NAT Extendable on Cisco IOS

This topic is to discuss the following lesson:

If always the 1st rule will be used for NAT then, what is the use of the 2nd rule, please?

Hello Mohanad

For traffic that originates from S1 and goes to the Internet, it will always use the first NAT rule. But for traffic coming from the Internet, the translation works for both and

So the benefit of the second command is for incoming traffic.

I hope this has been helpful!


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Can you check if my explanation below is correct?
After R1 receives a ping packet from S1, R1 does routing first and then NAT.

  • Routing first: for destination, R1 will use the outgoing interface G0/3
  • Then NAT: [s=, d=] → [s=, d=]
    After ISP2 receives the traffic from R1, ISP2 won’t be able to reply as it doesn’t know how to reach

Another question is:
Is there a way to make sure that when we ping from S1, the ping will work? If Cisco already implemented the “extendable” keyword, they should have implemented a way to make the ping work too. It doesn’t make much sense to me.

Hello Nguyen

Yes, the explanation is correct. Routing will cause the exit interface to be Gi0/3 while the first NAT statement will cause the source address to be translated to, which causes the ISP2 router to drop the packet, since it has no route to that destination.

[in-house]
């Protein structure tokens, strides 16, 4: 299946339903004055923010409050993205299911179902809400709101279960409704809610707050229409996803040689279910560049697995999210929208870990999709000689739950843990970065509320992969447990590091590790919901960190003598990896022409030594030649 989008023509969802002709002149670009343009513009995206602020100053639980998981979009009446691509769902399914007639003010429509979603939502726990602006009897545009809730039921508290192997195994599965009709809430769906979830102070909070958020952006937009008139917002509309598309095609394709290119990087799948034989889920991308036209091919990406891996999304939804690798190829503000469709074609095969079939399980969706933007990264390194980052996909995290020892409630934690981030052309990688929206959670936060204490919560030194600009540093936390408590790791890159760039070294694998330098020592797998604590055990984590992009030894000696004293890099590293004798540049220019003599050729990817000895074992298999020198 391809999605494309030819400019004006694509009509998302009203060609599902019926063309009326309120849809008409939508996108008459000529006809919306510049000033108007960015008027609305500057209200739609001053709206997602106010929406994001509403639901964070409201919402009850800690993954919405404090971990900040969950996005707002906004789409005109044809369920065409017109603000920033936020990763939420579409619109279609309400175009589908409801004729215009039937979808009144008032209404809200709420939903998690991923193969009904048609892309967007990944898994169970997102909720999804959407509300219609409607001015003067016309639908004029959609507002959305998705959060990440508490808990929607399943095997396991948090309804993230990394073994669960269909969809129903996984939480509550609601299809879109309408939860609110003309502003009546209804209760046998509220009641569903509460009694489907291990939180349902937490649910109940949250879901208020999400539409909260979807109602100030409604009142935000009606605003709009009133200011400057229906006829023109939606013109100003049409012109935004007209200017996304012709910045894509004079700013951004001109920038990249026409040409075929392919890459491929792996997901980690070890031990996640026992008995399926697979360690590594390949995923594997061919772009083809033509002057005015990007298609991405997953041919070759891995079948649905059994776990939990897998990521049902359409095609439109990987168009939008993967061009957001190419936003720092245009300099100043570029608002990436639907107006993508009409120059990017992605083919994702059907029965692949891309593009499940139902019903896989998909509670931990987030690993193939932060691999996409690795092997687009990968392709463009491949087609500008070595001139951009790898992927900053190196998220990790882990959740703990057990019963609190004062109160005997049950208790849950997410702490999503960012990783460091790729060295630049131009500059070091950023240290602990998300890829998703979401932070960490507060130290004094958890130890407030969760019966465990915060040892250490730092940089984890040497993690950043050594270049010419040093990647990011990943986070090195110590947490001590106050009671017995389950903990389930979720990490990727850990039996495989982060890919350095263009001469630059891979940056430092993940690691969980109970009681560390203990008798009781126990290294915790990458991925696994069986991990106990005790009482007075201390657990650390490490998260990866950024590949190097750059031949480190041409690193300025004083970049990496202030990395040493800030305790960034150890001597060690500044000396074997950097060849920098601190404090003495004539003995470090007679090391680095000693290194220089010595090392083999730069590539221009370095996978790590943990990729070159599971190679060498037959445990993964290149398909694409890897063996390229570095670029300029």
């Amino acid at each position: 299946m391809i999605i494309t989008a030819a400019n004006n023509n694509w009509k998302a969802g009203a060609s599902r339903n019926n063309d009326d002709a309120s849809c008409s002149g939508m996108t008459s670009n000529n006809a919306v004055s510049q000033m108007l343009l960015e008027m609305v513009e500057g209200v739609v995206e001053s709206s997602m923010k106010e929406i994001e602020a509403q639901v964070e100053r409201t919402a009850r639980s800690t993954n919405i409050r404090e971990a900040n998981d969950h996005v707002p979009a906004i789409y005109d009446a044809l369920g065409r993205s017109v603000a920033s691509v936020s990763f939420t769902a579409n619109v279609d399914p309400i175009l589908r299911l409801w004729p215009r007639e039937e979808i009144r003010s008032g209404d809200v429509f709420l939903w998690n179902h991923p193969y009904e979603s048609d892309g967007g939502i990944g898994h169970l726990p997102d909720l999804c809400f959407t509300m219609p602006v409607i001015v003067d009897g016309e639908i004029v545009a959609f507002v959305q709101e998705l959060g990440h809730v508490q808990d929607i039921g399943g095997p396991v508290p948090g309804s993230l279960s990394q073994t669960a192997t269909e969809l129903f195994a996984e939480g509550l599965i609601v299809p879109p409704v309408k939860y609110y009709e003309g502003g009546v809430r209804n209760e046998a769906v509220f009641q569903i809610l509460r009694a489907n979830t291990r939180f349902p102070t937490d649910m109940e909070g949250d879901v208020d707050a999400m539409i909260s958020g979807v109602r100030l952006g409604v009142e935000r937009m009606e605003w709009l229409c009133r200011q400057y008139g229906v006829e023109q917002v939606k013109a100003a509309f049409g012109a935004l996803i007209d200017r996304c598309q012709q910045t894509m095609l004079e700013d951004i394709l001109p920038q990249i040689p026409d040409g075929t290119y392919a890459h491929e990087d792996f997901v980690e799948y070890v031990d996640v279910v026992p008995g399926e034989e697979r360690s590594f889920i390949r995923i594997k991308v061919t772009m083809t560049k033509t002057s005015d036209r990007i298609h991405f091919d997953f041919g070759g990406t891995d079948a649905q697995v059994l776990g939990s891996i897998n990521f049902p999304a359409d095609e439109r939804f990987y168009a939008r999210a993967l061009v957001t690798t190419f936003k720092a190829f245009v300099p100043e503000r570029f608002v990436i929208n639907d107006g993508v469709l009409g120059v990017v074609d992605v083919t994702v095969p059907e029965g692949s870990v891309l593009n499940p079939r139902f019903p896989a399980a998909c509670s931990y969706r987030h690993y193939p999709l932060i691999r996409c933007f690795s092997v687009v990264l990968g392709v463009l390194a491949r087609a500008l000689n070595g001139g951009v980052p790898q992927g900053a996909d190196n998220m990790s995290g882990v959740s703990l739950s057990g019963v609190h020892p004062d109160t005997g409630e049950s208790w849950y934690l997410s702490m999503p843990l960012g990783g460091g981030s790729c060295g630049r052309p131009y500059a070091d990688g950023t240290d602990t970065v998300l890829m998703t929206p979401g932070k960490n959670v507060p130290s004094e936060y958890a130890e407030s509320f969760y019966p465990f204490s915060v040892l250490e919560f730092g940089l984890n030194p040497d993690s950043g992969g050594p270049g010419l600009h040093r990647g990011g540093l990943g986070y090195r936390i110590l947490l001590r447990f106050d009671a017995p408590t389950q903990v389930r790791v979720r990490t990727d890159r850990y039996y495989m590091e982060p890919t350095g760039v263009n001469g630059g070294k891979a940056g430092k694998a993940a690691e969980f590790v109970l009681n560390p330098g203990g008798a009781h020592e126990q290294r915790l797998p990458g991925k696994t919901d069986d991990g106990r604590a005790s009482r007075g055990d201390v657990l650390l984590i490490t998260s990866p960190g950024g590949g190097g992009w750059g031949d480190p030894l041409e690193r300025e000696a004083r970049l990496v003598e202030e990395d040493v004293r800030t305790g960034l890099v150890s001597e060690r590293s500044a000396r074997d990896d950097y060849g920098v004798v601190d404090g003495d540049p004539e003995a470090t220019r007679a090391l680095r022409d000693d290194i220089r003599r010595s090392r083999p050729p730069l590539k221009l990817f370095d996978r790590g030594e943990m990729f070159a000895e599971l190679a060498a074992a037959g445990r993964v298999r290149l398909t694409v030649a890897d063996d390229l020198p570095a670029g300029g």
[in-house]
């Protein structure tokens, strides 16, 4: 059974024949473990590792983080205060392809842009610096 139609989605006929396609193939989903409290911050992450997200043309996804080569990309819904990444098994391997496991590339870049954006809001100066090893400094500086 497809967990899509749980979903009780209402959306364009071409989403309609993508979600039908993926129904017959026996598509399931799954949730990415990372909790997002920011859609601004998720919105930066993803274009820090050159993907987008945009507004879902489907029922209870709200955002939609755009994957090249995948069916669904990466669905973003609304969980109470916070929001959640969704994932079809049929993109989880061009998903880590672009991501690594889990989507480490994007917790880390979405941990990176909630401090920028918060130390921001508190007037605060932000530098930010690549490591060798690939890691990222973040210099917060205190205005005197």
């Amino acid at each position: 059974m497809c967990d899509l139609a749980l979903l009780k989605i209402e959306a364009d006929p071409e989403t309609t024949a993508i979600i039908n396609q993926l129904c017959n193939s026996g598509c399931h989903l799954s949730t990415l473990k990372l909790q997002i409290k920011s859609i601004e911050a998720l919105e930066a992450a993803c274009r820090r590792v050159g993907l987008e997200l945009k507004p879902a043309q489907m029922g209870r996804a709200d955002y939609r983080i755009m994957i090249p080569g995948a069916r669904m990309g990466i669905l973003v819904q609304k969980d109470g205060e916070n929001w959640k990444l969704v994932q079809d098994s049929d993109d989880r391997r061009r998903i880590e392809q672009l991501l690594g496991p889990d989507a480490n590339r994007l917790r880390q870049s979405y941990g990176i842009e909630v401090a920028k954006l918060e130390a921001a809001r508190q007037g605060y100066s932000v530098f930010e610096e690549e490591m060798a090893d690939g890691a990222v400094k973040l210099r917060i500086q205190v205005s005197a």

The purpose of the extendible keyword here is to allow multiple OUTSIDE to INSIDE NAT translations to take place to the same inside host address. This is useful because users on the Internet can be routed via either ISP to reach that host. However, having the host reach the Internet via two different ISPs is not a problem that the extendible keyword is used to solve. If you want to achieve this, for redundancy for example, there are other ways to do it such as SDWAN, redundant routing, or LAG for example.

I hope this has been helpful!


Hello ,
can we use the same public ip also with the parameter extendable
Exemple :

ip nat inside source static extendable
ip nat inside source static extendable


Hello Ioac

No, you cannot use the same public IP address for two different private IP addresses in this manner. The NAT process is designed to map each private IP to a unique public IP. This is necessary to correctly route return packets to the appropriate private IP. If you were to issue the two commands in your post, the second command would overwrite the first.

The extendable keyword allows the router to map a single private address to multiple public addresses, and not the other way around.

However, if you want to map multiple private addresses to a single public address, then you would use the “overload” feature of NAT, which is essentially PAT. For more information about PAT take a look at this lesson:

I hope this has been helpful!


Hi Laz,
Great. thanks